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He's on an 'Express' train to controversy

Director Jonathan Jakubowicz is caught between ardent fans and angry legal opponents.

October 30, 2005|Agustin Gurza | Times Staff Writer

THE critically acclaimed film "Secuestro Express," about violent street crime in Caracas, has become a box office smash in Venezuela while sparking a raging political controversy that could get it yanked from theaters and possibly land its director in jail.

"Secuestro's" gritty depiction of the class-driven kidnappings common throughout Latin America has been denounced by Venezuela's vice president as a "miserable" movie that unfairly puts his country in a negative light.

Since its summer release in Caracas, the Miramax-distributed movie has generated two lawsuits, including one that calls for pulling it from circulation to delete a specific scene culled from news footage during a public rebellion against the Chavez regime. A second lawsuit accuses director Jonathan Jakubowicz of fomenting illegal drug use and vilifying the nation's armed forces and its president, charges that carry a penalty of up to 10 years in prison. Those cases are pending before Venezuela's high court.

Earlier this month the Venezuelan film board rejected "Secuestro Express" as its entry in the Academy Awards' foreign film category. Supporters of the crime drama cried foul, particularly when a less popular and less critically respected film, "1888," was endorsed by the film board for Oscar consideration.

While Venezuelans vigorously argued the merits of the competing films in recent weeks, they remained largely unaware of yet another problem that is sure to further inflame the controversy: Venezuela blew its Oscar chances -- with either movie -- by missing the Academy of Motion Picture Arts and Sciences' Oct. 3 deadline for foreign film submissions. (Although Venezuela has consistently submitted Oscar candidates in the past, none of its films has been nominated. Supporters considered "Secuestro Express," one of the most successful homegrown films in the country's history, to be its best shot yet.)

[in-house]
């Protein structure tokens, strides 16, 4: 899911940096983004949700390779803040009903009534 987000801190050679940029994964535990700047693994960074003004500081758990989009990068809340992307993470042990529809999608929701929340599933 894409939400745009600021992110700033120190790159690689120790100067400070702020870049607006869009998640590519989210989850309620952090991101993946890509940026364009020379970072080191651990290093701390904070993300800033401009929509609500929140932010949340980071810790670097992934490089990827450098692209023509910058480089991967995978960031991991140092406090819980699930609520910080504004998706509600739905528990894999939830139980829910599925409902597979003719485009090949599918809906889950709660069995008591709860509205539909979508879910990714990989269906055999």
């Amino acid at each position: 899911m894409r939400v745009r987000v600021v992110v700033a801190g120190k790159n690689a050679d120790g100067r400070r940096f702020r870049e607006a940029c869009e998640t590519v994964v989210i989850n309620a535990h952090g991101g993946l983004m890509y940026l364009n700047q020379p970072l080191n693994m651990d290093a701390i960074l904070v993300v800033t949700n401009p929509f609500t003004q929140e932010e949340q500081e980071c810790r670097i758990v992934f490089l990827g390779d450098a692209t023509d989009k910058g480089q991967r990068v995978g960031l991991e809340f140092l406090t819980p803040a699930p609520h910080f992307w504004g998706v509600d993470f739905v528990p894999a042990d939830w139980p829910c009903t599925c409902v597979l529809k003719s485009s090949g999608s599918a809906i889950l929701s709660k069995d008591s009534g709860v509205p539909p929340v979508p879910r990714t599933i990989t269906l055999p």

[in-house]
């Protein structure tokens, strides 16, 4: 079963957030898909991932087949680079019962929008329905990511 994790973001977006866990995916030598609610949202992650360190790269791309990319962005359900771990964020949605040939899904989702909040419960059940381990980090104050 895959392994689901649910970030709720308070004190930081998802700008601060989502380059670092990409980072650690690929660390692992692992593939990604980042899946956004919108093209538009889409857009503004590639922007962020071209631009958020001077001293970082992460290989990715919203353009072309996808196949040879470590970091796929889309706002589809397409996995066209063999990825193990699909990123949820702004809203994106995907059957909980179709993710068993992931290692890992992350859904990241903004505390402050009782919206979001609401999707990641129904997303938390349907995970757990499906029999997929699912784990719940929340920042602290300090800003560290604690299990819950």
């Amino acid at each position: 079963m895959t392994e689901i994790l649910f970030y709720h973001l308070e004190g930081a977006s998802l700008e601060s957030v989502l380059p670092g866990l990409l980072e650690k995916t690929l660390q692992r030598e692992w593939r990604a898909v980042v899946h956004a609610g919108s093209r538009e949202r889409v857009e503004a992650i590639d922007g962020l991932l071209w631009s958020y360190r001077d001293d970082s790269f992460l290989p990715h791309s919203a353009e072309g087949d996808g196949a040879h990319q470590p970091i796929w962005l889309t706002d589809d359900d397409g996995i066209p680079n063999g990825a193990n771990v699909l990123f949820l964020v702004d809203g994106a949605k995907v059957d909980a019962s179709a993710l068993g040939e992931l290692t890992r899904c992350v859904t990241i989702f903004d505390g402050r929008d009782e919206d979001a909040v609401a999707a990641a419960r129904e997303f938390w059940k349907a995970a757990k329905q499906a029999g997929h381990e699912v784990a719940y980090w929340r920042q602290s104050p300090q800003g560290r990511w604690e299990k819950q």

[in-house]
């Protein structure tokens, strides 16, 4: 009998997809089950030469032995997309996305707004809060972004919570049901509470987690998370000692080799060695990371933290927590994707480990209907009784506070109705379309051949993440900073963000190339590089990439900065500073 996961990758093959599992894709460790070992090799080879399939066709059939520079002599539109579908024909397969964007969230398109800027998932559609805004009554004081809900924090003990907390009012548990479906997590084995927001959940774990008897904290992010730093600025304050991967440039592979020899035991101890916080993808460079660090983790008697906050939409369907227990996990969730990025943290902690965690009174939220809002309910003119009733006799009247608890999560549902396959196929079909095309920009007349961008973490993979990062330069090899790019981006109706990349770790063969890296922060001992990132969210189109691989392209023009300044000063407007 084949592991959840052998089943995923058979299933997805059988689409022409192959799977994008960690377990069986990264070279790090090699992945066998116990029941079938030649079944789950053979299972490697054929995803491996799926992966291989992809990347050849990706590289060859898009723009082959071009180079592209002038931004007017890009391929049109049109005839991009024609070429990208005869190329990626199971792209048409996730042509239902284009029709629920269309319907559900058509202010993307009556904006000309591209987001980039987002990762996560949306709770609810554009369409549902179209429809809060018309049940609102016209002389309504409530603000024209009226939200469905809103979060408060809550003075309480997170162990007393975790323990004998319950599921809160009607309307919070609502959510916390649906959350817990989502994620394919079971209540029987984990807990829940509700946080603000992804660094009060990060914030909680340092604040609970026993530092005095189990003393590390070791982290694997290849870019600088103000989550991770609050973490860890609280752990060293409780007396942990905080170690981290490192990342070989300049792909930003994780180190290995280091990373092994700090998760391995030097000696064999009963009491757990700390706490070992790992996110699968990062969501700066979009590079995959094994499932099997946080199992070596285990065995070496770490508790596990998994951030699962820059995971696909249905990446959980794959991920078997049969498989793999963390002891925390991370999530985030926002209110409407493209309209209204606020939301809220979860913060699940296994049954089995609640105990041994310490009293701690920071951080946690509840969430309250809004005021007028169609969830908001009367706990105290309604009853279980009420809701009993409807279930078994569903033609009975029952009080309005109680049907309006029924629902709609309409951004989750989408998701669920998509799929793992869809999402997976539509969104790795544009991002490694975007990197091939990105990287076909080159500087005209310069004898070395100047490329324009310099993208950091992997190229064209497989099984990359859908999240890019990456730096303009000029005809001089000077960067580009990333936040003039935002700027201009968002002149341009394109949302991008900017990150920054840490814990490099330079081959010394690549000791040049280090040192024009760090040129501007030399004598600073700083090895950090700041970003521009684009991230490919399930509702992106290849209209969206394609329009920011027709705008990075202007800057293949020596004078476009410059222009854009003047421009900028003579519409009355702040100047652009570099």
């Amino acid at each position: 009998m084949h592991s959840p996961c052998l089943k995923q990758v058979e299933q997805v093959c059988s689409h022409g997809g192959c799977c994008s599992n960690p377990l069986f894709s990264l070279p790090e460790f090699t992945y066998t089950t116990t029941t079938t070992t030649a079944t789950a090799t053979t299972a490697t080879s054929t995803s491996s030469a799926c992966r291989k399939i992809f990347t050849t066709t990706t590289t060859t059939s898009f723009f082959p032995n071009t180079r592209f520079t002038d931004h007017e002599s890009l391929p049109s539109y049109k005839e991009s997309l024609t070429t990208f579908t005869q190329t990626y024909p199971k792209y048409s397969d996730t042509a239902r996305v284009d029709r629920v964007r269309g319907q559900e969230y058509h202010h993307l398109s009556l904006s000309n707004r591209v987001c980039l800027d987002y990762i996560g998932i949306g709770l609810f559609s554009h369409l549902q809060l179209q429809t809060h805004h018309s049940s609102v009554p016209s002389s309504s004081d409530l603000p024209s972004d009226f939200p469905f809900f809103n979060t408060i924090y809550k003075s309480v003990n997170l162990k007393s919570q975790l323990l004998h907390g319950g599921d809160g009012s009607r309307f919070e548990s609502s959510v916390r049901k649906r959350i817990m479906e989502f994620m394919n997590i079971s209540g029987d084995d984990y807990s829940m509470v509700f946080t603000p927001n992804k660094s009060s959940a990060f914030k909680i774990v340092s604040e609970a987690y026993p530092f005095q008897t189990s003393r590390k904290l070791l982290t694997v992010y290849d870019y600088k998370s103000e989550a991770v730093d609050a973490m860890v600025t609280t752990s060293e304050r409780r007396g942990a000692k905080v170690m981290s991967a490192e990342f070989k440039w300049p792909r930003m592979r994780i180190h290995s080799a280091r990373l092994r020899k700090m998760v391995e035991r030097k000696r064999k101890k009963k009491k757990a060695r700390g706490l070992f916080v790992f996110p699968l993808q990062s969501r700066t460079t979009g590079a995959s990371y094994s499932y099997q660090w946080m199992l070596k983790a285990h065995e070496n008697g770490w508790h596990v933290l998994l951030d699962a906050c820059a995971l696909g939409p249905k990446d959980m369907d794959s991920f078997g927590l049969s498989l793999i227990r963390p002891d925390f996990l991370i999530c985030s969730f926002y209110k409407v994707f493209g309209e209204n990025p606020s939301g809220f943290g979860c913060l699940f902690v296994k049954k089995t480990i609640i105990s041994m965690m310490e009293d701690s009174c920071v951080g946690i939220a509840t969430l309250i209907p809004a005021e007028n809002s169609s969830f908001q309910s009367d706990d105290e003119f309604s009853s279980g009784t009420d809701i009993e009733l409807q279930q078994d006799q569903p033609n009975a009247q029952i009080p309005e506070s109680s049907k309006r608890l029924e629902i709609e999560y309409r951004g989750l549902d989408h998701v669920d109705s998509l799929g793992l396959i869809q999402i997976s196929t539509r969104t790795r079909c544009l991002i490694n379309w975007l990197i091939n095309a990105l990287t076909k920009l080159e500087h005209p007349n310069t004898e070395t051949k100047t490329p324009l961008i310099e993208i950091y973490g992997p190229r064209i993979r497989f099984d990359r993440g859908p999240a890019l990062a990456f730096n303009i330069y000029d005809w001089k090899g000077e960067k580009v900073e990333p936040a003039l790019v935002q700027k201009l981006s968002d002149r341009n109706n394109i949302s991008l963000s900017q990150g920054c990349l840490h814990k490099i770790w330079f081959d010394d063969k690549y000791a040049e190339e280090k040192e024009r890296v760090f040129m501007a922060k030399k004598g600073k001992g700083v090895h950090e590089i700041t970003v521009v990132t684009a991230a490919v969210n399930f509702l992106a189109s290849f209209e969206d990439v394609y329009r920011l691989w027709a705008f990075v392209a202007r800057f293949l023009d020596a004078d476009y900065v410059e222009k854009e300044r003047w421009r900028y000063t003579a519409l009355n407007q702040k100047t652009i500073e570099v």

"They're out of luck this year," said academy spokesman Jon Pavlik.

Jakubowicz was headed for the film's premiere in London this month when he heard that his country had dashed his Oscar chances. Over lunch near his Los Feliz apartment -- where he has been living on and off while while the controversy and court cases heated up in his hometown of Caracas -- he received continual messages on his cellphone from supporters back home.

"It's really chilling that this is the message they are sending to our future artists," said Jakubowicz, "because even if they haven't banned the film, they're engaging in a kind of indirect censorship. How will future Venezuelan artists feel about expressing their opinions when [authorities] want to put us in jail even though we never attacked them, or even spoke ill of them at any time?"

Treachery, tenderness

STARRING Mia Maestro and Ruben Blades, "Secuestro Express" is the blow-by-blow story of a "quickie" kidnapping in which a well-off Caracas couple are briefly seized by street criminals from the city's poor barrios who demand a ransom. During the harrowing three hours that follow, the victims are soaked of fast cash at bank teller machines and at retail stores using their credit cards.

The first Venezuelan film to be distributed internationally by a major Hollywood studio, the movie earned critical praise in the U.S. even before its August release in Venezuela. Since then, the movie has remained at the top of that country's box office, beating even major American releases.

In depicting treachery and tenderness on the part of both prey and predator, Jakubowicz tries to put a human face on a crime problem that has gripped many Latin American capitals. In his fictional script, inspired by his own kidnapping, neither the rich nor the poor are absolved of responsibility for the problem.

From the start, the brash young director said he hoped the movie would start a healing dialogue in a country divided by politics and class conflict. In recent years, Venezuelan society has been polarized, sometimes violently, by the election and attempted ouster of socialist President Hugo Chavez, an ally of Cuban President Fidel Castro.

"My film is a plea for both rich and poor to work together to bridge these social divisions," Jakubowicz said. "I never thought the Chavez administration would be against a movement that calls for unity, for the benefit of all Venezuela."

Venezuelan officials say, however, that the government has never officially taken a stand against "Secuestro Express" and has never tried to censor or suppress it. The harsh critique from Vice President Jose Vicente Rangel represented his opinion, they say, not a government crackdown.

Still, skeptics suspect politics played a part in Venezuela's Oscar submission because the film board that makes the selection is a government agency and its head, Juan Carlos Lossada, was appointed by President Chavez. But Lossada, in a recent phone interview from Caracas, rejected that speculation.

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